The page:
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  1. #1
    Hang 'Em High RRMB's Avatar
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    03.13.16 @ 06:04 PM
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    Hometown says goodbye to Bellson

    Louis Bellson was one of my areas BIGGEST icons. I had the pleasure of seeing him in his last ever appearance in early February, among a handful of other times in my life. One memorable time was in 1982 when he, and his late wife Pearl Bailey, did a 4th of July concert at Soule Bowl in East Moline, IL.

    If not for Bellson revolutionizing the insturment, rock drummers would likely noy been inspired to use a double kick.

    Amid a sun-kissed day surrounded by friends and family, Louie Bellson was eulogized as a kind, caring and loving man. A man who cherished his relationship with Christ, loved ever-so deeply his family and was a man who refused to forget his roots.
    Louis Paul Bellson's memorial service held one sentiment that returned time and time again; he was as caring as he was gifted.

    Pastor Dan Qualls, who eloquently handled the service, offered a story Mr. Bellson's widow, Francine, shared with him recently.
    It was typical of the man, who left us Feb. 14, at age 84.

    "Louie and the great Quincy Jones took a break from work and were walking down the side of the street,'' Rev. Qualls said. "And Louie asks Quincy to go to the other side of the street and Quincy asks why?

    "Because the man ahead owes me money and I don't want to make him feel bad,'' Mr. Bellson said.

    It was, if you've ever asked anyone their impression of Mr. Bellson, typical of the man.
    The world knew Mr. Bellson as the greatest drummer of our time -- the man who played with Count Bassie, Duke Ellington and Harry James. The man who revolutionized jazz drumming with a two-bass look, who penned over 1,000 songs, wrote 12 books on the art of percussion and was awarded four honorary doctorates of music.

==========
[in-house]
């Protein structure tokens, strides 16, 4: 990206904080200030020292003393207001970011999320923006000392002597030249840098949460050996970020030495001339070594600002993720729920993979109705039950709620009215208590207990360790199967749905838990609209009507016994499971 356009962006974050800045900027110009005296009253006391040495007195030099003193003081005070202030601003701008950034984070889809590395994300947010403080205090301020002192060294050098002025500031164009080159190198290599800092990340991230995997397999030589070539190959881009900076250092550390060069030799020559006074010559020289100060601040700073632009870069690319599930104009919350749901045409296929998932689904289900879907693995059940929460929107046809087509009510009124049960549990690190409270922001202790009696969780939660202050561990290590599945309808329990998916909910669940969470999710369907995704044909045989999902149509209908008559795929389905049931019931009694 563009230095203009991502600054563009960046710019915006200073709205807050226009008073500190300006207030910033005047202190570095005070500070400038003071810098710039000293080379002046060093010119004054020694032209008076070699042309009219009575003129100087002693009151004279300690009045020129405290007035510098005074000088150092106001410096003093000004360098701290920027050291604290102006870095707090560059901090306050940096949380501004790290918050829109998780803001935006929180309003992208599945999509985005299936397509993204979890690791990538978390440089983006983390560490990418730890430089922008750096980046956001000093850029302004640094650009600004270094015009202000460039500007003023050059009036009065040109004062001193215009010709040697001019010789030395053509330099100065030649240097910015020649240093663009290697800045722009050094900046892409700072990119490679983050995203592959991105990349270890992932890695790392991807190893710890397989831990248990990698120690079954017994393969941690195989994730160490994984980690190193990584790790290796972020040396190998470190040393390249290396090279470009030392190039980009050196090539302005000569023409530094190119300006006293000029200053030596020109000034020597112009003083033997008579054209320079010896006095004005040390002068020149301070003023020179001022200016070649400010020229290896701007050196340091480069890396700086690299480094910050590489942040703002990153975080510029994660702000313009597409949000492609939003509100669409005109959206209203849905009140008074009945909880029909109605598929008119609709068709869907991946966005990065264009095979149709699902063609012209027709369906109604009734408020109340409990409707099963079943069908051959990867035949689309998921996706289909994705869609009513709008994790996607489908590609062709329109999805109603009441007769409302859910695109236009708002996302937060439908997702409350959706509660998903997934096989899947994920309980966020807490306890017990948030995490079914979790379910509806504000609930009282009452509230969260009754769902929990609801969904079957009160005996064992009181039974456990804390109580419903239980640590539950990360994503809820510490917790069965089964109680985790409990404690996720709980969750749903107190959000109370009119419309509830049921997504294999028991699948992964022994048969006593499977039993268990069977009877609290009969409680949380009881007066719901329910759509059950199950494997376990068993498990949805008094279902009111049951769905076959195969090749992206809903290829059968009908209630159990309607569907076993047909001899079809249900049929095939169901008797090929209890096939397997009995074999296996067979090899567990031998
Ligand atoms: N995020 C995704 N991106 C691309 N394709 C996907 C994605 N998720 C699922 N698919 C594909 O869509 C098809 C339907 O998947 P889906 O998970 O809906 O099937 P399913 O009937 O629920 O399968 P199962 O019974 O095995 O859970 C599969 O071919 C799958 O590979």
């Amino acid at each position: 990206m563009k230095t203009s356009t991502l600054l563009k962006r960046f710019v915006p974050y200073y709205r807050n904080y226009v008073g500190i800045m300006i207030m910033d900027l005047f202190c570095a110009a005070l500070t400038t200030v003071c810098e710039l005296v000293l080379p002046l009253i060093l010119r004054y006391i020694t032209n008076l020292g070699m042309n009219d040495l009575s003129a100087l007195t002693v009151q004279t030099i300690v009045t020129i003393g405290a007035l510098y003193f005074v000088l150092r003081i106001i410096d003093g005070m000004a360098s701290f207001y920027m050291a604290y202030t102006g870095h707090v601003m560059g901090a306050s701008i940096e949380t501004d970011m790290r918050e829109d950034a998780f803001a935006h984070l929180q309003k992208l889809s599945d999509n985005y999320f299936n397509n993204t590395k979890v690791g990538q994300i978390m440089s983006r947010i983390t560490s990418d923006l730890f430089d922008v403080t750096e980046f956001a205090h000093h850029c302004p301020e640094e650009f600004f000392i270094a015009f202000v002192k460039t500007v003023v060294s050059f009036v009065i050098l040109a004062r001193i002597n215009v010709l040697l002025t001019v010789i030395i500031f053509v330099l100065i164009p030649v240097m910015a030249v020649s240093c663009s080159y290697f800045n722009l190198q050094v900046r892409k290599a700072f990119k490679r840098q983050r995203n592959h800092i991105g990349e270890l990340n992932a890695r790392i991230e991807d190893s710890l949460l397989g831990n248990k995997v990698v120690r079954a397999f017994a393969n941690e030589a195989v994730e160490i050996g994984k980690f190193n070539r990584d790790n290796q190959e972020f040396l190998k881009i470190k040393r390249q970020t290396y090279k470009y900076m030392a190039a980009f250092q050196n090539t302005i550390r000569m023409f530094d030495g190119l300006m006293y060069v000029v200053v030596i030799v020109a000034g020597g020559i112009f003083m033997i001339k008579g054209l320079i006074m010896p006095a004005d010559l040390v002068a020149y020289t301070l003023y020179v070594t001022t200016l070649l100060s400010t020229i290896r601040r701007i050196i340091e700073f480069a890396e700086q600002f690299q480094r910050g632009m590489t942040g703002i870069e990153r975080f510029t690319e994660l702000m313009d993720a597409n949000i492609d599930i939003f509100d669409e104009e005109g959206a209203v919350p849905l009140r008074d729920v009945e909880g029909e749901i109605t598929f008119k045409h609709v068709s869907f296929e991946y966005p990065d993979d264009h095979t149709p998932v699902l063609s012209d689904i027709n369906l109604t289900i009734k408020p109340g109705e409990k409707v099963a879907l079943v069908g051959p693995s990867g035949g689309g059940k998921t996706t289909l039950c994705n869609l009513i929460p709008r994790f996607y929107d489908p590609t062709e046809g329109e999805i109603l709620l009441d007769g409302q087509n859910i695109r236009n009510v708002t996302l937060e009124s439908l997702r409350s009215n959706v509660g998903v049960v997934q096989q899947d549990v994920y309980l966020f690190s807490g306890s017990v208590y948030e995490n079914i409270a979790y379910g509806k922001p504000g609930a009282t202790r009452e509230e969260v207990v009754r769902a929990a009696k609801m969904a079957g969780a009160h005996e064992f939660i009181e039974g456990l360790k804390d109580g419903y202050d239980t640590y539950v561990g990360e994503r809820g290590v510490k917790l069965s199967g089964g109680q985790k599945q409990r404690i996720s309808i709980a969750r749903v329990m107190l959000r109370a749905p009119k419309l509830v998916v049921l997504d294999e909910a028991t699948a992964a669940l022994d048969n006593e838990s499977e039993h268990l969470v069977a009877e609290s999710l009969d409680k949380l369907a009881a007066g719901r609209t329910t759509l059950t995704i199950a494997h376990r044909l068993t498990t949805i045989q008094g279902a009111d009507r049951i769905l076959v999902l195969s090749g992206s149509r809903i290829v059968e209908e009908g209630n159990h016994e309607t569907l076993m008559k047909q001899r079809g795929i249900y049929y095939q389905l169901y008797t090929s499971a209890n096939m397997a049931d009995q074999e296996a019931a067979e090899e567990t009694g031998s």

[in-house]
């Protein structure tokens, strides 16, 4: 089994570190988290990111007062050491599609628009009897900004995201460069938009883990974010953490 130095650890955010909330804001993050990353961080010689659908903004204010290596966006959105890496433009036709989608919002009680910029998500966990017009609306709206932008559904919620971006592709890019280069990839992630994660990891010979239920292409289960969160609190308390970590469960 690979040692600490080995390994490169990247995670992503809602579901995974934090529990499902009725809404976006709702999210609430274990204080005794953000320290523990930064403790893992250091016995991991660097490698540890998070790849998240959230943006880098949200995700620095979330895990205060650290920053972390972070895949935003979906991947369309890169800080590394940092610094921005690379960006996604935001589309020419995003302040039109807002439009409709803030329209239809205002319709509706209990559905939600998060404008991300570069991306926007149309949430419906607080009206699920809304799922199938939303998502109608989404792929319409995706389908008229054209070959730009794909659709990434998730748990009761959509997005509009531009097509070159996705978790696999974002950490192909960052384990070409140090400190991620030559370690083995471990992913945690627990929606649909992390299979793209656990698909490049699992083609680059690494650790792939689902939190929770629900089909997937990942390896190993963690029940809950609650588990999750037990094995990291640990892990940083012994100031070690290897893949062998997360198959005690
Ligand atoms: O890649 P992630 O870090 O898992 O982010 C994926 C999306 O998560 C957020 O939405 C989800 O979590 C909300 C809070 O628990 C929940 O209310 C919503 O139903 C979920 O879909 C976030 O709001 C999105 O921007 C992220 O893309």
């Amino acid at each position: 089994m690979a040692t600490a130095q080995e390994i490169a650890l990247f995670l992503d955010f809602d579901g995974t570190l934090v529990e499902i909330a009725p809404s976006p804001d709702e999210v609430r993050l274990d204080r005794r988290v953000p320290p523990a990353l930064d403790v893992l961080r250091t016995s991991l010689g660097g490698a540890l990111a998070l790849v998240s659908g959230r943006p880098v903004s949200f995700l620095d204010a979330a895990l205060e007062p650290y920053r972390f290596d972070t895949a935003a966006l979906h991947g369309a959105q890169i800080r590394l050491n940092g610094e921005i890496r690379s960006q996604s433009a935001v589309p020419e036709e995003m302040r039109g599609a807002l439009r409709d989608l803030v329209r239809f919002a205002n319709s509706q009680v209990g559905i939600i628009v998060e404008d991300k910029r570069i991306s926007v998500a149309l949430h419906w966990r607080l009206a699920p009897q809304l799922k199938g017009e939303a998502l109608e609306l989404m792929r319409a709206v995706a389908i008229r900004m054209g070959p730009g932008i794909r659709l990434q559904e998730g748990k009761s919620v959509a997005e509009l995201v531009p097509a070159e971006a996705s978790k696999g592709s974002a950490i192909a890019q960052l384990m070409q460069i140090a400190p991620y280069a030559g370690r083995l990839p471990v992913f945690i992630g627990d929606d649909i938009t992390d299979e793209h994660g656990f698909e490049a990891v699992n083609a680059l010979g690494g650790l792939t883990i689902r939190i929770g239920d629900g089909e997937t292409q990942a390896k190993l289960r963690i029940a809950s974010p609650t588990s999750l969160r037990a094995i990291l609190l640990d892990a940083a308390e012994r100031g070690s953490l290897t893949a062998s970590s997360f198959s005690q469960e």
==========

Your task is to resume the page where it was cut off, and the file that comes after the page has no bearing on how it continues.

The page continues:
"It was an eloquent tribute to an elegant man,'' said Ellis Kell, director of programming and the man in charge of music in education the River Music Experience. Mr. Kell, a gifted blues musician, also posses an amazing musical resume. "It brought to light a humble and wonderful man.''

    In 1952 he married Pearl Bailey in London, England, and became her musical director. Their marriage would last until Bailey's death in 1990. He married Francine in 1992.

    "Louie Bellson was the kindest, most humble professional musician I have ever had the honor to work with,"Mr. Kell said. "If I to describe him in a few words, it would be as ‘an elegant gentleman". He was a consummate professional in all respects. A true American musical icon has passed, and there will never be another like him."

    Though raised in Moline and forever recognized as one of its famous sons, Mr. Bellson was born in Rock Falls, Ill.

    "That's enough of that Quad-Cities stuff,'' joked pastor Dalmus Meeks, he of the Harvest Time Baptist Church, at Rock Falls. "Seriously it was a great day each time Louie and Francine came to see us in Rock Falls. We were truly blessed to have them with us.''